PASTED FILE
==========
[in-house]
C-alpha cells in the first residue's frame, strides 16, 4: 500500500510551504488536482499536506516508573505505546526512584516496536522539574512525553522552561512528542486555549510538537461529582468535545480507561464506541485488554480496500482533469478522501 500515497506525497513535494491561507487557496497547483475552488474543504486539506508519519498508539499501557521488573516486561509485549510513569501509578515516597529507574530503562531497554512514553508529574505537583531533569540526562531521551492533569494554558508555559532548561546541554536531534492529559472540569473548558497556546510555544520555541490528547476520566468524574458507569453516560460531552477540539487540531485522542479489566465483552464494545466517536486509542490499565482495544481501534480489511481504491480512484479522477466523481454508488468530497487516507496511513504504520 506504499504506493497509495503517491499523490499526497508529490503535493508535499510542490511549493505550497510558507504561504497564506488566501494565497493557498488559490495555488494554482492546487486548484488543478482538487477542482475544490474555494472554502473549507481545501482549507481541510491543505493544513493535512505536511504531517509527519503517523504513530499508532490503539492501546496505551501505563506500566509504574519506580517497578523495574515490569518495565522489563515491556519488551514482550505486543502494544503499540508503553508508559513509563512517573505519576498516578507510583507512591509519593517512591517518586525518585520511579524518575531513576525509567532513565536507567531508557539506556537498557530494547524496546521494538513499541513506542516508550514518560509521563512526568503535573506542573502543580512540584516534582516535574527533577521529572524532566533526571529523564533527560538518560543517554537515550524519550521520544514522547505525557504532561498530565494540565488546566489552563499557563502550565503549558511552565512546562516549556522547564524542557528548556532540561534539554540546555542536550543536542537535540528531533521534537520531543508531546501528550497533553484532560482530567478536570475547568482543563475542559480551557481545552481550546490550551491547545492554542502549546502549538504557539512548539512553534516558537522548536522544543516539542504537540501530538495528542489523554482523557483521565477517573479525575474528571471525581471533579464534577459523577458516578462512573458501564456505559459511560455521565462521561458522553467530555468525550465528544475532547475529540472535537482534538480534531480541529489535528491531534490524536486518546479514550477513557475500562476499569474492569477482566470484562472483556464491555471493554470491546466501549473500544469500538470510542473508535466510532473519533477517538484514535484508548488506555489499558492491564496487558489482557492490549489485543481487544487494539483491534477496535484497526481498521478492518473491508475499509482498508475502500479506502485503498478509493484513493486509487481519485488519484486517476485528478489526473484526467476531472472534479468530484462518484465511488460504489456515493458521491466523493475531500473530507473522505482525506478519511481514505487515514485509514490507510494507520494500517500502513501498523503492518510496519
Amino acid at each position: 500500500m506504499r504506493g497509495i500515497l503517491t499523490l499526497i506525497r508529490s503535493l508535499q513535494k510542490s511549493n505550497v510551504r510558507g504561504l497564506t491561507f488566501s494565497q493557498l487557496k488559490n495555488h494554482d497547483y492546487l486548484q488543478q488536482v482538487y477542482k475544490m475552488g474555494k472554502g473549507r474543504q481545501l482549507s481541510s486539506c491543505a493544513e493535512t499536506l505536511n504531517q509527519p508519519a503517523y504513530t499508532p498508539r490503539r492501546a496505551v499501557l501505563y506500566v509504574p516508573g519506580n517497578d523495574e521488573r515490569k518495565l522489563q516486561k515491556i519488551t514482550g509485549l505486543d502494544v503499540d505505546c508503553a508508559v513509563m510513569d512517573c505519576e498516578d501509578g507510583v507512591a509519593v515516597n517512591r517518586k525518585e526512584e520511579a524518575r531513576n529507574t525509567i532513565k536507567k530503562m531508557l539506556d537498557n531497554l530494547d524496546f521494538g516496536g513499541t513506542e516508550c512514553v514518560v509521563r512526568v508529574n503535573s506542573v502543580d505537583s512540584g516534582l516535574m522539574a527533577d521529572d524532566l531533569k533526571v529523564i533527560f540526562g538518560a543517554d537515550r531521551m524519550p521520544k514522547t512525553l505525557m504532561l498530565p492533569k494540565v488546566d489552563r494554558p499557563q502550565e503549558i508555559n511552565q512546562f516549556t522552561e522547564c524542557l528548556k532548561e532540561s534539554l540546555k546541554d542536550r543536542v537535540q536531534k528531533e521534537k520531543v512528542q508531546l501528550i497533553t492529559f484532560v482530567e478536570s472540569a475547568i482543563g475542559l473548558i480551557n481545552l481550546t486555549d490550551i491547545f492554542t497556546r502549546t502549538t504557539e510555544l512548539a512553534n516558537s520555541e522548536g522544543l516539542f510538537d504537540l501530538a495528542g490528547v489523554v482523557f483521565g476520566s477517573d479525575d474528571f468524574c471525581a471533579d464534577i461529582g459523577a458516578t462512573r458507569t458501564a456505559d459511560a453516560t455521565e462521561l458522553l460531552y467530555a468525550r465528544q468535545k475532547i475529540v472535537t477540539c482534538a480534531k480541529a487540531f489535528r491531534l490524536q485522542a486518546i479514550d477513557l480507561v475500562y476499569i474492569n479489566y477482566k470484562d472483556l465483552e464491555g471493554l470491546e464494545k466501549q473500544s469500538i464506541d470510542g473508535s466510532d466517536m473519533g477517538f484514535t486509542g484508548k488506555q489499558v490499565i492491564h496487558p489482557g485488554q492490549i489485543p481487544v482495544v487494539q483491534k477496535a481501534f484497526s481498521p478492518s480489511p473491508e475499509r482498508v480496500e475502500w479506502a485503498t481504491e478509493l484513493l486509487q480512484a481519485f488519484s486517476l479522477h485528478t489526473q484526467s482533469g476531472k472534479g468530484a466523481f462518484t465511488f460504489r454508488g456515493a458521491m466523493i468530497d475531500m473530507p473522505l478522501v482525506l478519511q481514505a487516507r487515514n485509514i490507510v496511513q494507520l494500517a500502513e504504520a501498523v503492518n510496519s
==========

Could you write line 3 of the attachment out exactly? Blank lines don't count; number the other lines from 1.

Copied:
Amino acid at each position: 500500500m506504499r504506493g497509495i500515497l503517491t499523490l499526497i506525497r508529490s503535493l508535499q513535494k510542490s511549493n505550497v510551504r510558507g504561504l497564506t491561507f488566501s494565497q493557498l487557496k488559490n495555488h494554482d497547483y492546487l486548484q488543478q488536482v482538487y477542482k475544490m475552488g474555494k472554502g473549507r474543504q481545501l482549507s481541510s486539506c491543505a493544513e493535512t499536506l505536511n504531517q509527519p508519519a503517523y504513530t499508532p498508539r490503539r492501546a496505551v499501557l501505563y506500566v509504574p516508573g519506580n517497578d523495574e521488573r515490569k518495565l522489563q516486561k515491556i519488551t514482550g509485549l505486543d502494544v503499540d505505546c508503553a508508559v513509563m510513569d512517573c505519576e498516578d501509578g507510583v507512591a509519593v515516597n517512591r517518586k525518585e526512584e520511579a524518575r531513576n529507574t525509567i532513565k536507567k530503562m531508557l539506556d537498557n531497554l530494547d524496546f521494538g516496536g513499541t513506542e516508550c512514553v514518560v509521563r512526568v508529574n503535573s506542573v502543580d505537583s512540584g516534582l516535574m522539574a527533577d521529572d524532566l531533569k533526571v529523564i533527560f540526562g538518560a543517554d537515550r531521551m524519550p521520544k514522547t512525553l505525557m504532561l498530565p492533569k494540565v488546566d489552563r494554558p499557563q502550565e503549558i508555559n511552565q512546562f516549556t522552561e522547564c524542557l528548556k532548561e532540561s534539554l540546555k546541554d542536550r543536542v537535540q536531534k528531533e521534537k520531543v512528542q508531546l501528550i497533553t492529559f484532560v482530567e478536570s472540569a475547568i482543563g475542559l473548558i480551557n481545552l481550546t486555549d490550551i491547545f492554542t497556546r502549546t502549538t504557539e510555544l512548539a512553534n516558537s520555541e522548536g522544543l516539542f510538537d504537540l501530538a495528542g490528547v489523554v482523557f483521565g476520566s477517573d479525575d474528571f468524574c471525581a471533579d464534577i461529582g459523577a458516578t462512573r458507569t458501564a456505559d459511560a453516560t455521565e462521561l458522553l460531552y467530555a468525550r465528544q468535545k475532547i475529540v472535537t477540539c482534538a480534531k480541529a487540531f489535528r491531534l490524536q485522542a486518546i479514550d477513557l480507561v475500562y476499569i474492569n479489566y477482566k470484562d472483556l465483552e464491555g471493554l470491546e464494545k466501549q473500544s469500538i464506541d470510542g473508535s466510532d466517536m473519533g477517538f484514535t486509542g484508548k488506555q489499558v490499565i492491564h496487558p489482557g485488554q492490549i489485543p481487544v482495544v487494539q483491534k477496535a481501534f484497526s481498521p478492518s480489511p473491508e475499509r482498508v480496500e475502500w479506502a485503498t481504491e478509493l484513493l486509487q480512484a481519485f488519484s486517476l479522477h485528478t489526473q484526467s482533469g476531472k472534479g468530484a466523481f462518484t465511488f460504489r454508488g456515493a458521491m466523493i468530497d475531500m473530507p473522505l478522501v482525506l478519511q481514505a487516507r487515514n485509514i490507510v496511513q494507520l494500517a500502513e504504520a501498523v503492518n510496519s